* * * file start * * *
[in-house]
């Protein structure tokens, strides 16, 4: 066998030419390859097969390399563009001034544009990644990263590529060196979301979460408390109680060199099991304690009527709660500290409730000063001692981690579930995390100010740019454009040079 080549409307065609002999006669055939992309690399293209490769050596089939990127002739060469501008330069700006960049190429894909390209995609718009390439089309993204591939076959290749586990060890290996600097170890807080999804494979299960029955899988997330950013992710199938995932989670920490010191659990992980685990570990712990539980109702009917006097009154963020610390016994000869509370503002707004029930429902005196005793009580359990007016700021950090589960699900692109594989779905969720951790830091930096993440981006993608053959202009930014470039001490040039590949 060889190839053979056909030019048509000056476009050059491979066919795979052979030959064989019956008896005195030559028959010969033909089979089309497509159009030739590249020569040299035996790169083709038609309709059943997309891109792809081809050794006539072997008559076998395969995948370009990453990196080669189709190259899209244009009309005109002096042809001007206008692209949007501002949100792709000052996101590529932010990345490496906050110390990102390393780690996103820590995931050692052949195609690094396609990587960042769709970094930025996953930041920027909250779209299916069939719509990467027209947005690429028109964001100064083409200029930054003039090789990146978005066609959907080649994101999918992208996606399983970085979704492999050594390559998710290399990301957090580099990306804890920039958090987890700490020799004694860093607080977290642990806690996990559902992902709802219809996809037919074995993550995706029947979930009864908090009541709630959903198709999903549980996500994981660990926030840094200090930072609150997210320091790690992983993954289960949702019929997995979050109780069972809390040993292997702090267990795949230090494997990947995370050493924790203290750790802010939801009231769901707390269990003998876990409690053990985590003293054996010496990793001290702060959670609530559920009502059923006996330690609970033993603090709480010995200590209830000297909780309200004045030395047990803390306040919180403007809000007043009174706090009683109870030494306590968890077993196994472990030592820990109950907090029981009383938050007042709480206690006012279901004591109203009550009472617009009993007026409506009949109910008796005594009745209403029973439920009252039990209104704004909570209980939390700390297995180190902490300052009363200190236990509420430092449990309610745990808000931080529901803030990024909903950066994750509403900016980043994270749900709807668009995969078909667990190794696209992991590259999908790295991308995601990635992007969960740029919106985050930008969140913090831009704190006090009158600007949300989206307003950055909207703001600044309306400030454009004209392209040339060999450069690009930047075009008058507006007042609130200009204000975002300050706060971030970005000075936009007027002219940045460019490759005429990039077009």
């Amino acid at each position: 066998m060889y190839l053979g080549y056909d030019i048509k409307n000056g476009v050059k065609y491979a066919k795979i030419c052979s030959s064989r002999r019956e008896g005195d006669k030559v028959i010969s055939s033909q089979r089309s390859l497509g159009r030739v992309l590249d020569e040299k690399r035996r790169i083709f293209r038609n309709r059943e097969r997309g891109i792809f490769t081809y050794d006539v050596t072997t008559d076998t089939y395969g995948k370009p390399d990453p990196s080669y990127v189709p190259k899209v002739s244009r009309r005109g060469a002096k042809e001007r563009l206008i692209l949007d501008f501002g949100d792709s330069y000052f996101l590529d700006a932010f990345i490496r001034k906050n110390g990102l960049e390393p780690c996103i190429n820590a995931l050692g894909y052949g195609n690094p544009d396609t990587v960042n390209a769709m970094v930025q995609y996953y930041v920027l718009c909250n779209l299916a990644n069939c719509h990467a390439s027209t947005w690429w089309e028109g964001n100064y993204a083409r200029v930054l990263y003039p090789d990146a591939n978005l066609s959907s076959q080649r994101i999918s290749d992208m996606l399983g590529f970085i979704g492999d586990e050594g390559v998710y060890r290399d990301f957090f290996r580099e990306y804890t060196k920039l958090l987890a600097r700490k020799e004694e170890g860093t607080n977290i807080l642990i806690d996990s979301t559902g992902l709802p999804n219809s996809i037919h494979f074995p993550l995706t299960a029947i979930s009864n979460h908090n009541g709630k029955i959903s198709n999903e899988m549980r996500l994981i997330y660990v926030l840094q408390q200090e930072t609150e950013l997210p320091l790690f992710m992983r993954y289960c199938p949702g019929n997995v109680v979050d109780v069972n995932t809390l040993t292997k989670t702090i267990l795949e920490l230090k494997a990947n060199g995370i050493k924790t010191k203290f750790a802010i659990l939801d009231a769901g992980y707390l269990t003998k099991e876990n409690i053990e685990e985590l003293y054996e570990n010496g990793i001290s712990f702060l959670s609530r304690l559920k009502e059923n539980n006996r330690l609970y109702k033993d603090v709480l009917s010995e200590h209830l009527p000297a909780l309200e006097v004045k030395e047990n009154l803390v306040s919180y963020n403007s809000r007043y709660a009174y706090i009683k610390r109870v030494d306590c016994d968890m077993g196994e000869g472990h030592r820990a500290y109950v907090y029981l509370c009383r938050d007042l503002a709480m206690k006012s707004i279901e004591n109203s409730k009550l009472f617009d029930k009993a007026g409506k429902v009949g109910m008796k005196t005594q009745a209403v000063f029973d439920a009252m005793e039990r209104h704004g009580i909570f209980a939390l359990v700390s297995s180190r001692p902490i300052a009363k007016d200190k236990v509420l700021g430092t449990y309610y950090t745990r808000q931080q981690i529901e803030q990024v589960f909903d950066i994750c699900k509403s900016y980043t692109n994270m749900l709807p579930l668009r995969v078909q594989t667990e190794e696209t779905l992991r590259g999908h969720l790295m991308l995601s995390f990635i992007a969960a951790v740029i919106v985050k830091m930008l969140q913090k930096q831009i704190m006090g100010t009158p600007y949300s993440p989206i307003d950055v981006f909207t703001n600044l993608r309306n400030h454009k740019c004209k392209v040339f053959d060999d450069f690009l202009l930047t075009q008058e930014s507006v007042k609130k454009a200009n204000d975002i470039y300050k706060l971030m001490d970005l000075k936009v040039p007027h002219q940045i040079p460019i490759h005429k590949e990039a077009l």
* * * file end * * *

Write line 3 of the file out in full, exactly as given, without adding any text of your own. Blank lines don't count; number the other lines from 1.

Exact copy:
């Amino acid at each position: 066998m060889y190839l053979g080549y056909d030019i048509k409307n000056g476009v050059k065609y491979a066919k795979i030419c052979s030959s064989r002999r019956e008896g005195d006669k030559v028959i010969s055939s033909q089979r089309s390859l497509g159009r030739v992309l590249d020569e040299k690399r035996r790169i083709f293209r038609n309709r059943e097969r997309g891109i792809f490769t081809y050794d006539v050596t072997t008559d076998t089939y395969g995948k370009p390399d990453p990196s080669y990127v189709p190259k899209v002739s244009r009309r005109g060469a002096k042809e001007r563009l206008i692209l949007d501008f501002g949100d792709s330069y000052f996101l590529d700006a932010f990345i490496r001034k906050n110390g990102l960049e390393p780690c996103i190429n820590a995931l050692g894909y052949g195609n690094p544009d396609t990587v960042n390209a769709m970094v930025q995609y996953y930041v920027l718009c909250n779209l299916a990644n069939c719509h990467a390439s027209t947005w690429w089309e028109g964001n100064y993204a083409r200029v930054l990263y003039p090789d990146a591939n978005l066609s959907s076959q080649r994101i999918s290749d992208m996606l399983g590529f970085i979704g492999d586990e050594g390559v998710y060890r290399d990301f957090f290996r580099e990306y804890t060196k920039l958090l987890a600097r700490k020799e004694e170890g860093t607080n977290i807080l642990i806690d996990s979301t559902g992902l709802p999804n219809s996809i037919h494979f074995p993550l995706t299960a029947i979930s009864n979460h908090n009541g709630k029955i959903s198709n999903e899988m549980r996500l994981i997330y660990v926030l840094q408390q200090e930072t609150e950013l997210p320091l790690f992710m992983r993954y289960c199938p949702g019929n997995v109680v979050d109780v069972n995932t809390l040993t292997k989670t702090i267990l795949e920490l230090k494997a990947n060199g995370i050493k924790t010191k203290f750790a802010i659990l939801d009231a769901g992980y707390l269990t003998k099991e876990n409690i053990e685990e985590l003293y054996e570990n010496g990793i001290s712990f702060l959670s609530r304690l559920k009502e059923n539980n006996r330690l609970y109702k033993d603090v709480l009917s010995e200590h209830l009527p000297a909780l309200e006097v004045k030395e047990n009154l803390v306040s919180y963020n403007s809000r007043y709660a009174y706090i009683k610390r109870v030494d306590c016994d968890m077993g196994e000869g472990h030592r820990a500290y109950v907090y029981l509370c009383r938050d007042l503002a709480m206690k006012s707004i279901e004591n109203s409730k009550l009472f617009d029930k009993a007026g409506k429902v009949g109910m008796k005196t005594q009745a209403v000063f029973d439920a009252m005793e039990r209104h704004g009580i909570f209980a939390l359990v700390s297995s180190r001692p902490i300052a009363k007016d200190k236990v509420l700021g430092t449990y309610y950090t745990r808000q931080q981690i529901e803030q990024v589960f909903d950066i994750c699900k509403s900016y980043t692109n994270m749900l709807p579930l668009r995969v078909q594989t667990e190794e696209t779905l992991r590259g999908h969720l790295m991308l995601s995390f990635i992007a969960a951790v740029i919106v985050k830091m930008l969140q913090k930096q831009i704190m006090g100010t009158p600007y949300s993440p989206i307003d950055v981006f909207t703001n600044l993608r309306n400030h454009k740019c004209k392209v040339f053959d060999d450069f690009l202009l930047t075009q008058e930014s507006v007042k609130k454009a200009n204000d975002i470039y300050k706060l971030m001490d970005l000075k936009v040039p007027h002219q940045i040079p460019i490759h005429k590949e990039a077009l």